Plastic that is anything but cheap
HT is the high-end pedal brand of veteran Taiwanese manufacturer Hsing Ta, which has been in business for over 60 years. HT was founded in 2005 with the purpose of meeting market demands. The brand develops and manufactures pedals, spokes, nipples and valves.
The Nano-P pedal, launched in 2010, is a breakthrough in technological innovation: made of durable plastic with replaceable pins, it was intended to be a premium product at a low price. Since then, the company manufactures its products under its own brand and for others too (e.g., Nukeproof, Deity, and others). In 2013 the company signed a number of star riders, such as Brian Lopes, Kyle Strait and Aaron Gwinn to keep a high market profile and positive air of success. HT has numerous flat and clipless pedal models, and they expand their product line every year.
A clone? It’s all we were looking for
We discussed another excellent pedal recently – the Nukeproof Electron Evo – and along came another one; an original version of the same, good old pedal. The similarities are startling. In fact, after a few minutes of playing “Spot the Differences”, we came up with only three: first, color – the pedal we tested is black-and-orange; two, logo – that of HT and not Nukeproof (obviously); and third, and only for those with keen eyes – the lid covering the pivot bearings is black and lacks Nukeproof’s radioactive symbol. Everything else is the same, so we can confidently claim that it’s the same pedal. Nevertheless, it’s everything we ever wanted.
The Nano-P pedal is made of fiber-reinforced nylon and manufactured in an injection molding process. The platform is assembled through a pair of sealed bearings through a machine-cut steel spindle. It is wide and flat, as befits a modern pedal, and provides a firm grip for the shoe. The dimensions are 100x95x18mm and it comes in a variety of colors. The declared weight is 354 grams per pair.
The design itself is quite conservative – an uninspiring rectangular platform. Designing through mold template injection offers flexibility and a better strength/weight ratio. As a designer and cyclist, I look forward to seeing a newly launched plastic pedal heading in this direction.
On the trail:
Since we already tested a virtually identical product, this test serves as a sort of follow-up. I’ve been riding the previously-tested plastic pedal for 10 months now, and it is beginning to age. Abrasion marks are clearly visible, but the main wear-and-tear is felt in the play that has developed between the steel spindle and the pedal body. Aside from that, I can say that it has held up even better than any aluminum pedal I previously possessed, without any bending or cracking of the pedal body. Some pins introduced themselves to rocks and bent, and there are plenty of scratches, but otherwise it is perfectly usable. This is impressive given that the pedal has gone through an average of two rides per week over this period of time. If I had to guess, I would say this pedal can last for one year of use, more or less.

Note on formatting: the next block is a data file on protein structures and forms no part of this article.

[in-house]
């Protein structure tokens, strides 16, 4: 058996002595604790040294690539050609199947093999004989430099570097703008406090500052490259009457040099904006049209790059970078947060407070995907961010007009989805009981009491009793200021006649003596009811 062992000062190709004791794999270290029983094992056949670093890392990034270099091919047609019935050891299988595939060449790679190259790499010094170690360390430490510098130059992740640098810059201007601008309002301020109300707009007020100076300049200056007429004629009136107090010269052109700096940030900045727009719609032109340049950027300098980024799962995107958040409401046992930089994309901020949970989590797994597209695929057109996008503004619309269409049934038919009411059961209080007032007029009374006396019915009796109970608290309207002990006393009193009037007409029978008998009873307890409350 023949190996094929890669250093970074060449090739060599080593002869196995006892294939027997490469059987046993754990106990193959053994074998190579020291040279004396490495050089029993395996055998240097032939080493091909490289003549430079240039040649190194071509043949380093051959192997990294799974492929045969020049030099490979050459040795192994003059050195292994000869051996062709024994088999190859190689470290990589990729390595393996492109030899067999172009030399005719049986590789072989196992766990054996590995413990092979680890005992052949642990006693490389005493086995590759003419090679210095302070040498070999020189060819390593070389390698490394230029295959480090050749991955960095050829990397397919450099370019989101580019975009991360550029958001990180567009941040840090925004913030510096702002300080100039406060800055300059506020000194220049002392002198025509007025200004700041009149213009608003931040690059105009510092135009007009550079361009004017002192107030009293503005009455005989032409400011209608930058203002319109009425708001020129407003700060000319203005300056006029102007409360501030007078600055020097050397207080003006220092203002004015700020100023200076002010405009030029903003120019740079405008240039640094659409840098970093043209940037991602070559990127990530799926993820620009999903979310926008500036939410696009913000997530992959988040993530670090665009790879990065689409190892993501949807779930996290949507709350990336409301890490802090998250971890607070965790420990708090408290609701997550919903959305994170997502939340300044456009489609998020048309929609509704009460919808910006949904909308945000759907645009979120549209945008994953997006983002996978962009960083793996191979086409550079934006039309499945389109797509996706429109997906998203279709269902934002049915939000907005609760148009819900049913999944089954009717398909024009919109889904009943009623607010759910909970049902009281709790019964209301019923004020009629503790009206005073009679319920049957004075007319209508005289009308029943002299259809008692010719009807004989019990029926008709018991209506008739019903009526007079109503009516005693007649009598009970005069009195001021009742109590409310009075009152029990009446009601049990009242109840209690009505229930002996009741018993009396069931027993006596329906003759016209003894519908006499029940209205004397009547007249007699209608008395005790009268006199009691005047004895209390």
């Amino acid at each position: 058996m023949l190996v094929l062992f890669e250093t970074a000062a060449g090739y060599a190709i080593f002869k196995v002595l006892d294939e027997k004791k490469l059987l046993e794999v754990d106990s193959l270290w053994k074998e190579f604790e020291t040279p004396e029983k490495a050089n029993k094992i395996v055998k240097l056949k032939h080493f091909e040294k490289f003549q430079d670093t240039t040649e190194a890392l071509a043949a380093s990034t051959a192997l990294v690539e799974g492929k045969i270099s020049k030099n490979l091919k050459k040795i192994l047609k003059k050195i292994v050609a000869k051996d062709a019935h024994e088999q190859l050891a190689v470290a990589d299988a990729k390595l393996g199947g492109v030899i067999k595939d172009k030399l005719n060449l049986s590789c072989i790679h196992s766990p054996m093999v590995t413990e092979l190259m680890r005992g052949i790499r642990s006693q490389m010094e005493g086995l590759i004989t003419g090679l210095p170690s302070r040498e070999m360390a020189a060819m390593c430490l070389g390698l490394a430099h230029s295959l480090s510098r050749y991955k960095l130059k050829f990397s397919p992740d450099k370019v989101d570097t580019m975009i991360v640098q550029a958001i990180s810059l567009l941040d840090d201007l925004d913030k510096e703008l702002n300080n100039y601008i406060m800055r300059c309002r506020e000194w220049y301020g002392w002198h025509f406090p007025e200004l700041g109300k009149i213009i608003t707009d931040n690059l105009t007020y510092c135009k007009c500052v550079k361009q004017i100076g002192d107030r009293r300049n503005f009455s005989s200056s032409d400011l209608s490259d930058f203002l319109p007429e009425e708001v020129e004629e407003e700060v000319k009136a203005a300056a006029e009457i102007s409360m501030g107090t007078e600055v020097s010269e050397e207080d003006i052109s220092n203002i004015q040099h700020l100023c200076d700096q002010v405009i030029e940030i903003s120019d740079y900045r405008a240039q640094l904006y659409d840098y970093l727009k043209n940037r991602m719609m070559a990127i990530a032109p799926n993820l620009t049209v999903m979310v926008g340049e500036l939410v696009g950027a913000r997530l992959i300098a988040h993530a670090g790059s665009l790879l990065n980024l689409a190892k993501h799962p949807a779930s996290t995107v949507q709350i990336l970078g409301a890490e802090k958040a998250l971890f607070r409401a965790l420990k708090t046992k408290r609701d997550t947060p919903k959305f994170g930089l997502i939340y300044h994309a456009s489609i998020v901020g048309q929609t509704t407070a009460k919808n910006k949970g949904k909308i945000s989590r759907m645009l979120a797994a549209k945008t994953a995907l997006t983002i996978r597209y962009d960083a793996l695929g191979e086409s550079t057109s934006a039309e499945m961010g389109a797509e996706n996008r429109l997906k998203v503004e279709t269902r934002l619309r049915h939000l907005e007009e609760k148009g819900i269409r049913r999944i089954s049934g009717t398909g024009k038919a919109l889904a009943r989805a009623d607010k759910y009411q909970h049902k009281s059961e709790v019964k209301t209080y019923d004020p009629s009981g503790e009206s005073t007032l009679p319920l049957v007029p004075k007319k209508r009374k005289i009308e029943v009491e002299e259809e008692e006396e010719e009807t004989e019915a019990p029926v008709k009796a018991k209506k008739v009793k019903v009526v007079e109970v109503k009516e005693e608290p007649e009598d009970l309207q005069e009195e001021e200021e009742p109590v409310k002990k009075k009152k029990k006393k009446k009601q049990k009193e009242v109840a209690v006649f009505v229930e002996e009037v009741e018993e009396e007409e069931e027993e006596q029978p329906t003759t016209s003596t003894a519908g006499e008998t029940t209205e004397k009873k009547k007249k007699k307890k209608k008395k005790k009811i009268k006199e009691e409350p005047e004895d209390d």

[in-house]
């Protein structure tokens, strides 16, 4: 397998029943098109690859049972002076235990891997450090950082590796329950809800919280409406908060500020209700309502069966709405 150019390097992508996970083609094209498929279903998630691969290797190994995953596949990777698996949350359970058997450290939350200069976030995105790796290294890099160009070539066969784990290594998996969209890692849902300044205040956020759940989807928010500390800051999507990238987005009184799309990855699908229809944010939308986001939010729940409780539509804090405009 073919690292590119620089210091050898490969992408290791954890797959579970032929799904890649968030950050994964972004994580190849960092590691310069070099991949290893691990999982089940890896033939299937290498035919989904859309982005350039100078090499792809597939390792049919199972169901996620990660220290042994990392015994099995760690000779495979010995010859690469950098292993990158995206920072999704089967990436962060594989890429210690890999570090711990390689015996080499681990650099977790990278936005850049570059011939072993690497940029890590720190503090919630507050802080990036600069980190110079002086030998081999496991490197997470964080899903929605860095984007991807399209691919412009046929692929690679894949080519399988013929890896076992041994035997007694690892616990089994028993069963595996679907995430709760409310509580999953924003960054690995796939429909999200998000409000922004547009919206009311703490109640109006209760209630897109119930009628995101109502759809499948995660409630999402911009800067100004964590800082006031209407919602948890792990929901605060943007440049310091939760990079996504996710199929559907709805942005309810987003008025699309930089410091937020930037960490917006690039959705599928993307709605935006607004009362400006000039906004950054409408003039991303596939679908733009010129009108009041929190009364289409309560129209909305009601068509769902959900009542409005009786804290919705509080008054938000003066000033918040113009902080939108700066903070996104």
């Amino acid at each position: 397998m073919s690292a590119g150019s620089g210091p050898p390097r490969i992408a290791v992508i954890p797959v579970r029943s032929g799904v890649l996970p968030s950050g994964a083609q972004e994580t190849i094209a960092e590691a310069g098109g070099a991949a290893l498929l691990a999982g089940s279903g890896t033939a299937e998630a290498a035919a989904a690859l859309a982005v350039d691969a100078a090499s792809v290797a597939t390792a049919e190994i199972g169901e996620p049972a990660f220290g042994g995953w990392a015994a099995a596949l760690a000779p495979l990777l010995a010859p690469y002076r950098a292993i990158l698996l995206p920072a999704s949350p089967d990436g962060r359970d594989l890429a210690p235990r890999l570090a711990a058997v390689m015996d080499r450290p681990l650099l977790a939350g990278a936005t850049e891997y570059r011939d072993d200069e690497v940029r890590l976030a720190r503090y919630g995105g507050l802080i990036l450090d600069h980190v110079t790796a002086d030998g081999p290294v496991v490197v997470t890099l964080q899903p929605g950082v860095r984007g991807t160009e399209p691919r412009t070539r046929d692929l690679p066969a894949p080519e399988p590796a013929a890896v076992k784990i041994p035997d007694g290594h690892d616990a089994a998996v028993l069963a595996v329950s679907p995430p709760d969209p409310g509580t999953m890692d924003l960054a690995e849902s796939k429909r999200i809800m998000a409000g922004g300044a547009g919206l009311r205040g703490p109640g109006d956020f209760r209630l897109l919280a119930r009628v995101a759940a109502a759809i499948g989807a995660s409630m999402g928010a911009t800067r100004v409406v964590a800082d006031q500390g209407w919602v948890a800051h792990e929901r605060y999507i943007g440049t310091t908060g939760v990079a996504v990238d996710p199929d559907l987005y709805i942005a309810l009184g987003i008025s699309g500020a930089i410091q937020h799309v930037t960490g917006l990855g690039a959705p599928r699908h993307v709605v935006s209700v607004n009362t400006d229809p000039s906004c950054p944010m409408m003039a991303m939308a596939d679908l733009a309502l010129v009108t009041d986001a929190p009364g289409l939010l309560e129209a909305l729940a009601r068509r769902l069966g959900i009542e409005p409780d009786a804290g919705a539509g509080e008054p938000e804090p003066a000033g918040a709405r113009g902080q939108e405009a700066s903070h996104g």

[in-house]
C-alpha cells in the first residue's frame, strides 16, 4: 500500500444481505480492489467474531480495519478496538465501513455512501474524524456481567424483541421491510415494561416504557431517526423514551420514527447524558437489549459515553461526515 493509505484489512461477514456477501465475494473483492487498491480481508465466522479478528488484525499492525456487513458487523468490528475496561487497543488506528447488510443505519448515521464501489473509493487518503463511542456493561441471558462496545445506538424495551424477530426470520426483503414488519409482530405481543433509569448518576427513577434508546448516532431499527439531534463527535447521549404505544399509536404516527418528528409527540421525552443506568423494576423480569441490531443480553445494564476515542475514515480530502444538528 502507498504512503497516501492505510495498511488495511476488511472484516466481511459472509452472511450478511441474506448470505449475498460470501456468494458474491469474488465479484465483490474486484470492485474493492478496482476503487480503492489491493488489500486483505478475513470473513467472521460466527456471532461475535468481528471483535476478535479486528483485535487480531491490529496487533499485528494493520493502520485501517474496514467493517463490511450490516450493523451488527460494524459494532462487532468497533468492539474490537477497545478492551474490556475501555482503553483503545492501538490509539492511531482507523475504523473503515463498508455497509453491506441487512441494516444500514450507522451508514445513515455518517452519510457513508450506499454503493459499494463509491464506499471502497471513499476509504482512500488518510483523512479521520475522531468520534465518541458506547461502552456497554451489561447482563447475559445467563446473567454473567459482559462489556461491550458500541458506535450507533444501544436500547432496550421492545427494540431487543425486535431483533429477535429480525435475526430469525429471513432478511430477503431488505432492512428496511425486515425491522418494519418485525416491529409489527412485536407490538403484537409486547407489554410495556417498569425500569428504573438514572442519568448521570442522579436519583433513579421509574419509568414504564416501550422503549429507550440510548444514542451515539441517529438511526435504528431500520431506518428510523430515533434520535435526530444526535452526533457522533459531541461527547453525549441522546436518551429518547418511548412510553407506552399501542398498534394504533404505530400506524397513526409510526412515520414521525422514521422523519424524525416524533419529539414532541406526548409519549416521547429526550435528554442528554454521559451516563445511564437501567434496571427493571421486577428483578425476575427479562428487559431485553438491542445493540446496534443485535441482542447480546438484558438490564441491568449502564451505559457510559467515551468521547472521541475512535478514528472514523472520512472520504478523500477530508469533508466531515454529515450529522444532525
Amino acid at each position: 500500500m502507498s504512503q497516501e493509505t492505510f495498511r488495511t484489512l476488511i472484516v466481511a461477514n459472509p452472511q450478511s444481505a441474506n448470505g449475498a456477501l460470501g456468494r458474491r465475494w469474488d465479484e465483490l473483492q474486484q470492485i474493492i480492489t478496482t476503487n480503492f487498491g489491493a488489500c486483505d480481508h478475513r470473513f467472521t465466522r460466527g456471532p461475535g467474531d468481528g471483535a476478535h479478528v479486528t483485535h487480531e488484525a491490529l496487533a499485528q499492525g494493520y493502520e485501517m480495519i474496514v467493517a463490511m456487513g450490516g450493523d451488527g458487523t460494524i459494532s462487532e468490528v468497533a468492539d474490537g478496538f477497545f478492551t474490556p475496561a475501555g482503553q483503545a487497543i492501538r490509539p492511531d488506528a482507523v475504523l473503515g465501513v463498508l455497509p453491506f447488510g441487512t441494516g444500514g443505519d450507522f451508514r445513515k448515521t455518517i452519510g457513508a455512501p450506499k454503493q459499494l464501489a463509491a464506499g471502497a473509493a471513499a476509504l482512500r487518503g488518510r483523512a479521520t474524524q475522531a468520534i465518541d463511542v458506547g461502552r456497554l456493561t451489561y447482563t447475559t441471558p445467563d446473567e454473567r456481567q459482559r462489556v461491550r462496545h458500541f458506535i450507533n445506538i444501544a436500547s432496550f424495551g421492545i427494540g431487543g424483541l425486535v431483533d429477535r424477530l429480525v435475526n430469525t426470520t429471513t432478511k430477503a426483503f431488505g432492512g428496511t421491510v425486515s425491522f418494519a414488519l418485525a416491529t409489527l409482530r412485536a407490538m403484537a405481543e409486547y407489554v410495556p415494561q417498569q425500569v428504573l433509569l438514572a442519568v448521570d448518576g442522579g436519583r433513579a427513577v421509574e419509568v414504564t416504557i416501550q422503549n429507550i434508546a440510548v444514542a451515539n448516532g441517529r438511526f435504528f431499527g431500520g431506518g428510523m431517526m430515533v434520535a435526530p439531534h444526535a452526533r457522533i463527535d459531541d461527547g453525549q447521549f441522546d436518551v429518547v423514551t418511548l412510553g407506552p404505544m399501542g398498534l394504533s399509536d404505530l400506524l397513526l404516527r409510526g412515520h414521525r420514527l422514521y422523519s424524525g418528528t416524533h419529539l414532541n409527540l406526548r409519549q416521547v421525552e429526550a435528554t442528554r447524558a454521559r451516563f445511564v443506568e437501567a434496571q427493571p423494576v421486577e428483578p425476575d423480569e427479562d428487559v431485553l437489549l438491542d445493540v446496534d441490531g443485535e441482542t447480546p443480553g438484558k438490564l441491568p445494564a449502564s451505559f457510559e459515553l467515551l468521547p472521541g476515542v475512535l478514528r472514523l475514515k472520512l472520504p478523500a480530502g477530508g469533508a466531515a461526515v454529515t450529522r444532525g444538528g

Switching from the old pedal to the new HT Nano-P changed nothing in the excellent grip, thanks to the long pins which burrow into the sole even when they are slightly bent. The plastic platform is big enough and includes seven metal pins on each side, and three additional plastic ones, which grip the shoe well. Indeed, grip is one of the more impressive traits of the pedal, and it remains solid throughout its lifespan. As the owner of a bike with a very low bottom bracket, pedal clipping occurs more than I am happy to admit. The dull sound of plastic meeting rock is less painful on the ear than the scratching of aluminum pedals on boulders. This reduces the sensation of failure and, even more importantly, hides this little slip-up from your fellow riders (who won’t find out that you’re actually quite the mediocre rider…)
In terms of giving a flat rider exactly what he or she needs, HT nailed it. The Nano-P is a solid performance with low weight and a low price. It’s fun to slap it on a bike and not fear the heart-break (and wallet drain) if a large rock happens to jump on you and leaves the pedal hanging on its spindle, or even if you just want to bring some “bling” to a newly-purchased bike and the pedal color originally chosen is just not working for you anymore.
On a final note, I find that the package could use some spare pins, which would make anyone who lost one (or more) on the trail very happy. The bottom line is that the Nano-P is delivers very good value for your money.
|Weight:||354 grams per pair|
|Body material||Nylon reinforced composite|
|Spindle||CNC machined cr-moly|
|Pedal Bearings||dual sealed bearing + one DU bushing|
|Pins||Replaceable grip pins|